Drug Benefits In Spinal Muscular Atrophy Animal Models
The collective results suggest that RG3039 positively modifies motor unit pathologies and dysfunction, and that it may have therapeutic benefit for SMA.
Spinal muscular atrophy (SMA) is a devastating hereditary disease that is a leading cause of infant and early childhood mortality. Motor neurons in the spinal cord are affected, resulting in muscle weakness and in many cases breathing problems. SMA is caused by insufficient levels of the survival motor neuron (SMN) protein; depending on the level of SMN protein, patients may have mild to severe forms of SMA. There is currently no cure for the disease.
The goal of early SMA drug discovery programs has been to identify small molecules that induce the SMN gene to produce sufficient levels of protein to improve motor neuron functioning in affected patients. A promising drug candidate is RG3039, which has been shown to increase nuclear gem/Cajal body numbers in cellular assays.
Says DiDonato: "We are very happy that our research was able to assist in the pharmacological characterization of RG3039 and contribute to dose selection and exposure estimates for the first studies with RG3039 in human subjects. We are indebted to my colleague, Nancy Kuntz, MD, and co-author laboratories of Drs. Jasbir Singh and Mike Kiledjian along with Repligen and Families of Spinal Muscular Atrophy (FSMA), who initiated the development of this drug candidate. The depth of our manuscript would not have been possible without this group collaboration. Also, it is reassuring that our results of improved motor unit dysfunction in SMA mice treated with RG3039 mirror the independent findings by the laboratories of Drs. Sumner and Ko. Improved neuromuscular function is an obvious goal for SMA therapies. Thus, this drug candidate warrants further investigation. Overall, this SMA candidate drug is an exciting time as we take another step forward towards developing therapies for SMA patients."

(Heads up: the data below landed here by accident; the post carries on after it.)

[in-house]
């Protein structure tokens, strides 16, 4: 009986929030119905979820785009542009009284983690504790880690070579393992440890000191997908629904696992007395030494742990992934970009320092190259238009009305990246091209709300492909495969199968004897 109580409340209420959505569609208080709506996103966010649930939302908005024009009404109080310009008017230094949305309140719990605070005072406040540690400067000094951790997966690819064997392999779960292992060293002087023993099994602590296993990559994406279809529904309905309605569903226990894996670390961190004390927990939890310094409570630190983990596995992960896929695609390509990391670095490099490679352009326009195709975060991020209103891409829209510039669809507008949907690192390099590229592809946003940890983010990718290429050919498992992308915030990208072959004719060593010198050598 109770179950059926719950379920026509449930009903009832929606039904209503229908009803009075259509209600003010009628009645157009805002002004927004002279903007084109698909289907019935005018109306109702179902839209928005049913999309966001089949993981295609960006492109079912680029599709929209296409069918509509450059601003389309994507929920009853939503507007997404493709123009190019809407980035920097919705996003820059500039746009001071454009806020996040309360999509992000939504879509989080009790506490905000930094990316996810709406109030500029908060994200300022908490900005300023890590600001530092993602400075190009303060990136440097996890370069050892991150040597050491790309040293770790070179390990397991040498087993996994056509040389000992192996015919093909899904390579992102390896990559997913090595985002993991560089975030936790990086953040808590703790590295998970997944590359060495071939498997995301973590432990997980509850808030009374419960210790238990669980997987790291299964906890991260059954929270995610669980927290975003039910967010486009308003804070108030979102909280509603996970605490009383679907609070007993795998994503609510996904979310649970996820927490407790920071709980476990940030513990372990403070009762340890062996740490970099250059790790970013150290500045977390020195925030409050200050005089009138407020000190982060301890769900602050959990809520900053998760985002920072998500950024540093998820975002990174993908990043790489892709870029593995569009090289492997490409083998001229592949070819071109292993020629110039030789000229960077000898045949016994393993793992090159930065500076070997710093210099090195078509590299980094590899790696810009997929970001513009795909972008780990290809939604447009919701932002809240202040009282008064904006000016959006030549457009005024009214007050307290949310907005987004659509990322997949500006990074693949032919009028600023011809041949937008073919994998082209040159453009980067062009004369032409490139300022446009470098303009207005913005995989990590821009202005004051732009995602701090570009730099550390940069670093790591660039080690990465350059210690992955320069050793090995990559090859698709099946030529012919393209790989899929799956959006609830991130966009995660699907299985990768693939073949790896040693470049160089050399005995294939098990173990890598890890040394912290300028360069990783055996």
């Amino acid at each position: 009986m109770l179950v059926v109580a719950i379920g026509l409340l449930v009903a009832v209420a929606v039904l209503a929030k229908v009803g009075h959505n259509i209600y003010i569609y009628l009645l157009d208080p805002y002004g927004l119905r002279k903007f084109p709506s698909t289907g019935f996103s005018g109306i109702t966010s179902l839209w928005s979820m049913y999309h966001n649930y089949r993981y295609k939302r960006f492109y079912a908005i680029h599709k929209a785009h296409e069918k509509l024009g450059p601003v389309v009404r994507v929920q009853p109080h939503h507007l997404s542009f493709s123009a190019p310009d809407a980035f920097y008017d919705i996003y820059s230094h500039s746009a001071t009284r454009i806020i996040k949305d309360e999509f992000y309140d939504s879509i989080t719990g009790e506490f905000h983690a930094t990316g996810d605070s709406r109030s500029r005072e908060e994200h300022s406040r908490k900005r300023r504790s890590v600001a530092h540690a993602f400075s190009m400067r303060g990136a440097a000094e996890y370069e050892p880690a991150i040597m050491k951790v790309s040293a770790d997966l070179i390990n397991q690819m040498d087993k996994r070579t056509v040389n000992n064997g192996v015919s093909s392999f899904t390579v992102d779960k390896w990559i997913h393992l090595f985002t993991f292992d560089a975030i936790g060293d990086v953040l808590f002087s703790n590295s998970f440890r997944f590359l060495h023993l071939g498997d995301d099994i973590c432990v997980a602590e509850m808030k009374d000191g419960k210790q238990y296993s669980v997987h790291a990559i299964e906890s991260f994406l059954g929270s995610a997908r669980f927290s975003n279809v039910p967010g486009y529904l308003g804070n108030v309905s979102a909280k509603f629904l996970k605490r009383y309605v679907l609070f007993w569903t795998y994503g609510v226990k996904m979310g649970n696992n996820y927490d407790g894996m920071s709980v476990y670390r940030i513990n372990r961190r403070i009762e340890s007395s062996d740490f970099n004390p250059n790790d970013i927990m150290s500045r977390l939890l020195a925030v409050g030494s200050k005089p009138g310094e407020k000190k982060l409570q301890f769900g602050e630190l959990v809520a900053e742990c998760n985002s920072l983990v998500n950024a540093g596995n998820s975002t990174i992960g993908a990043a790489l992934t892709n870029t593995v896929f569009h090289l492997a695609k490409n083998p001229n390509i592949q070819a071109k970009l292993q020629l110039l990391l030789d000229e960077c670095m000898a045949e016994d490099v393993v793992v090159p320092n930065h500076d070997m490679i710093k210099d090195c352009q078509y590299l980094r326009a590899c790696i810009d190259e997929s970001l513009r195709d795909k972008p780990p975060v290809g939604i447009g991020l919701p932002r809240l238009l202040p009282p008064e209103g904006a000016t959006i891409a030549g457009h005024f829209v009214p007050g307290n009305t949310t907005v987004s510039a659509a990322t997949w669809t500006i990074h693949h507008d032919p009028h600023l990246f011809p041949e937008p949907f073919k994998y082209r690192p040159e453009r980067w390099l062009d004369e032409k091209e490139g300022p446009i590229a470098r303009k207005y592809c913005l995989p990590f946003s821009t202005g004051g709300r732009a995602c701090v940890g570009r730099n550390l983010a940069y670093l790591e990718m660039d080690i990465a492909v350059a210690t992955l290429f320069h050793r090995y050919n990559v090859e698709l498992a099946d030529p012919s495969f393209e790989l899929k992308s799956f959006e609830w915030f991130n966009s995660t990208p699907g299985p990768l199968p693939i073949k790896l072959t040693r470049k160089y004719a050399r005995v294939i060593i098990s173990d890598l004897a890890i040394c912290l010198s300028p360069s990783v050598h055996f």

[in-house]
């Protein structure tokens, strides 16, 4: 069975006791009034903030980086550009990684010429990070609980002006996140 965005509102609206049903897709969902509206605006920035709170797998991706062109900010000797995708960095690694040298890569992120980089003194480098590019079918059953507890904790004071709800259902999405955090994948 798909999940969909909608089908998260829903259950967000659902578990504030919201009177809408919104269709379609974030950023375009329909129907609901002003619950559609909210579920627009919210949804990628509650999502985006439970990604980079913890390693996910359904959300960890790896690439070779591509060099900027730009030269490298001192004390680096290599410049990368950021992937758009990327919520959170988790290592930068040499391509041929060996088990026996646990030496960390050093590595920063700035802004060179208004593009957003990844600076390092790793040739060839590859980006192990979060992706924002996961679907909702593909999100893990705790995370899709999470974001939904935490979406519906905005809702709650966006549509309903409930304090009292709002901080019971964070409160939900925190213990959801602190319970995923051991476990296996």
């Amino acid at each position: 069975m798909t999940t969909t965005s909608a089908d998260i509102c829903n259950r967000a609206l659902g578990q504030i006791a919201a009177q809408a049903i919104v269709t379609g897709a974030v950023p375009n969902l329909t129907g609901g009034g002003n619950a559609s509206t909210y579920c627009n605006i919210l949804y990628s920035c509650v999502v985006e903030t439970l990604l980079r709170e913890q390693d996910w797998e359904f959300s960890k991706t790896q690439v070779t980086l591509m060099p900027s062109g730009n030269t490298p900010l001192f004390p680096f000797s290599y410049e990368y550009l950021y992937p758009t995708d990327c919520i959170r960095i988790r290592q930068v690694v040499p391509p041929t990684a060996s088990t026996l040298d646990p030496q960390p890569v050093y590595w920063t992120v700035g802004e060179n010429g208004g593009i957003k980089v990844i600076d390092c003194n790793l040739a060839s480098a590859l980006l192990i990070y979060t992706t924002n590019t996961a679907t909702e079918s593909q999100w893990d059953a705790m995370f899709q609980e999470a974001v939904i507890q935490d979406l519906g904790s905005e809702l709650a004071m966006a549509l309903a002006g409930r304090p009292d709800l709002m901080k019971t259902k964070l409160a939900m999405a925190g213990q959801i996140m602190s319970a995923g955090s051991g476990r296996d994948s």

This work was supported by funding from Families of SMA and Repligen Corporation. In addition, DiDonato was supported by the National Institutes of Health.
Families of SMA funded and directed the preclinical development of RG3039 with an investment of more than $13 million. This was the first drug discovery program ever conducted specifically for SMA. Repligen licensed RG3039 in 2009 from Families of SMA for clinical development. In January 2013, Pfizer licensed the program, marking a significant advance for the SMA community by securing the commitment of one of the world's largest pharmaceutical companies to develop potential treatments for SMA. In addition to supporting DiDonato's research, Families of SMA contributed funding to the laboratories of Charlotte Sumner, MD of Johns Hopkins University and Chien Ping Ko, PhD of the University of Southern California, who have demonstrated significant improvements in another mouse model treated with RG3039.
Christine J. DiDonato, PhD is Assistant Professor of Pediatrics at Northwestern University Feinberg School of Medicine and a member of the Human Molecular Genetics Program of Ann & Robert H. Lurie Children's Hospital of Chicago Research Center.
Full citation: Gogliotti RG, Cardona H, Singh J, Bail S, Emery C, Kuntz N, Jorgensen M, Durens M, Xia B, Barlow C, Heier C, Plasterer HL, Jacques V, Kiledjian M, Jarecki J, Rusche J, DiDonato CJ. The DcpS inhibitor RG3039 improves survival, function and motor unit pathologies in two SMA mouse models. Human Molecular Genetics, first published online June 4, 2013.
Ann & Robert H. Lurie Children's Hospital of Chicago Research Center is the research arm of Ann & Robert H. Lurie Children's Hospital of Chicago, the pediatric teaching hospital for Northwestern University Feinberg School of Medicine. The research center is also one of the interdisciplinary research centers and institutes of the Feinberg School, where principal investigators who are part of the research center are full-time faculty members.
Children's Memorial Hospital
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